First published in the Nov. 25 print issue of the San Marino Tribune.
By Haley Sawyer
San Marino Tribune
In its latest step on COVID-19 policy, the City Council last week implemented a vaccination mandate for employees represented by the San Marino Firefighters Association.
All council members voted in favor of the mandate at a special meeting on Wednesday, Nov. 17. Councilman Dr. Steven Huang did not attend the meeting.
“I do feel strongly that a requirement of public servants to do their job should be to be fully vaccinated, because they deal with the public and it is a matter of public service,” Councilwoman Gretchen Shepherd Romey said. “They take an oath to protect, in the sworn instances.”
At the time of the meeting, there remained one employee in SMFFA who remained unvaccinated.
The Los Angeles County Department of Public Health ordered in August that paramedics have proof of COVID-19 vaccination or provide an exemption based on sincere religious belief or a medical condition. Because San Marino’s firefighters are required to maintain paramedic status, the city has interpreted that order applies to its firefighters, fire engineers and fire captains.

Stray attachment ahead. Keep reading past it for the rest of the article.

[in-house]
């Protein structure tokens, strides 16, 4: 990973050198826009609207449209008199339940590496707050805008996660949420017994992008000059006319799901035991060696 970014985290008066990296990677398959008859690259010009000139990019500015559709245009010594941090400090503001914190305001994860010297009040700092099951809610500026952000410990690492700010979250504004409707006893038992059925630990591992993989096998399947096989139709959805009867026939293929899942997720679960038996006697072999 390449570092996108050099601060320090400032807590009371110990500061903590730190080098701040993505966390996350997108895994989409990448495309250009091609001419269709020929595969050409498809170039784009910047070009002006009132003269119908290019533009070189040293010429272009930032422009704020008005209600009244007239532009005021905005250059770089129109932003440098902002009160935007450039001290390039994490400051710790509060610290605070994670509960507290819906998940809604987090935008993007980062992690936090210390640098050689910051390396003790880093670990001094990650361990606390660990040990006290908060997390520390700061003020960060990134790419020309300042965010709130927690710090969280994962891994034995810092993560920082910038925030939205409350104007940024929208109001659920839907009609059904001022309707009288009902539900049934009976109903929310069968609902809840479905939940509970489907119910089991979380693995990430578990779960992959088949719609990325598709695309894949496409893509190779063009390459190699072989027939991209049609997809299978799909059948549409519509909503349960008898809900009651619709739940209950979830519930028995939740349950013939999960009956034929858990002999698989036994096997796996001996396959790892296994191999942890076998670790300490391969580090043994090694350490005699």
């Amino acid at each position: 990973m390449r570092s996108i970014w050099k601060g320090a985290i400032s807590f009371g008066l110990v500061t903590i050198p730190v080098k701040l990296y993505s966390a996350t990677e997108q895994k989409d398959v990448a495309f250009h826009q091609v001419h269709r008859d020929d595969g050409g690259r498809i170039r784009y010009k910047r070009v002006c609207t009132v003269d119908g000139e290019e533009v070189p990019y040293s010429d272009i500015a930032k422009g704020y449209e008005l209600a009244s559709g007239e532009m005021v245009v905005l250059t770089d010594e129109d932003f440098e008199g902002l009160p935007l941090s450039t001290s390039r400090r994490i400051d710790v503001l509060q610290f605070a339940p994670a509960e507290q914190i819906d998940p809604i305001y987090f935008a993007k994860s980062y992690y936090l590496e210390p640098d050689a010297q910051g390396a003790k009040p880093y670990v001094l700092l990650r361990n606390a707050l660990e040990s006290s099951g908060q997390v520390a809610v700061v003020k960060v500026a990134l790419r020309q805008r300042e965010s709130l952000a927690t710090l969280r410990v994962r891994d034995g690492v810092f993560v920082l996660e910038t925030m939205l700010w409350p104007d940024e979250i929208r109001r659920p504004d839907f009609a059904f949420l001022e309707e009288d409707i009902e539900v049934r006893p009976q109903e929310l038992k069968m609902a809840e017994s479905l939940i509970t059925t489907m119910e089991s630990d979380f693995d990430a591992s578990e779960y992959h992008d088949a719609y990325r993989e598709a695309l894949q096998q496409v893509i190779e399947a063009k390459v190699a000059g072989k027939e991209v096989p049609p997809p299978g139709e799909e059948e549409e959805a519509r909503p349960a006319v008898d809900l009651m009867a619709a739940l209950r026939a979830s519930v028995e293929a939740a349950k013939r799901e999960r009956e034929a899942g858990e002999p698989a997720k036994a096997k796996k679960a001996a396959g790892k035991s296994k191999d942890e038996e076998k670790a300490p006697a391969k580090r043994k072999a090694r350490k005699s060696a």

The public employee relations board had determined that requiring a vaccine was a management right, but that consequences of eschewing of the mandate had to be negotiated — details such as an alternative vaccination and when the mandate might go into effect.
San Marino met with the SMFFA on five separate occasions but reached an impasse, the city reported.
The city proposed that non-vaccinated employees would be terminated and that PPE (personal protective equipment) and COVID-19 testing would not be a substitute unless the employee had a sincere religious exemption or medical condition. In response, the association requested that a sincere personal belief could qualify for exemption instead of a religious belief.
The city declined.
In early October, the city verbally declared an impasse and then provided written notice for legal counsel to set in motion San Marino’s impasse procedure, which starts with advisory arbitration.
“A step, quite frankly, that I have not seen in 41 years of doing this type of work,” Steve Filarsky, a representative from the labor relations council, said.
The association was required to file a request for the advisory arbitration, and also to request a fact-finding investigation. It ultimately filed neither, the city said. With the meet and confer process exhausted, San Marino was allowed, per government code, to unilaterally implement a mandatory policy.
The deadline to comply with the mandate was Wednesday this week, after the Tribune’s publication deadline.
Fire Chief Mario Rueda noted at the meeting that any paramedic who would be newly hired by the city would have received the COVID-19 vaccine, which is required to attend paramedic school.
“Part of the training that paramedics go through is a visit to the hospital, a clinical portion, and there is not one hospital in L.A. County that will accept anybody in a clinical (setting) without a COVID vaccine today,” he said.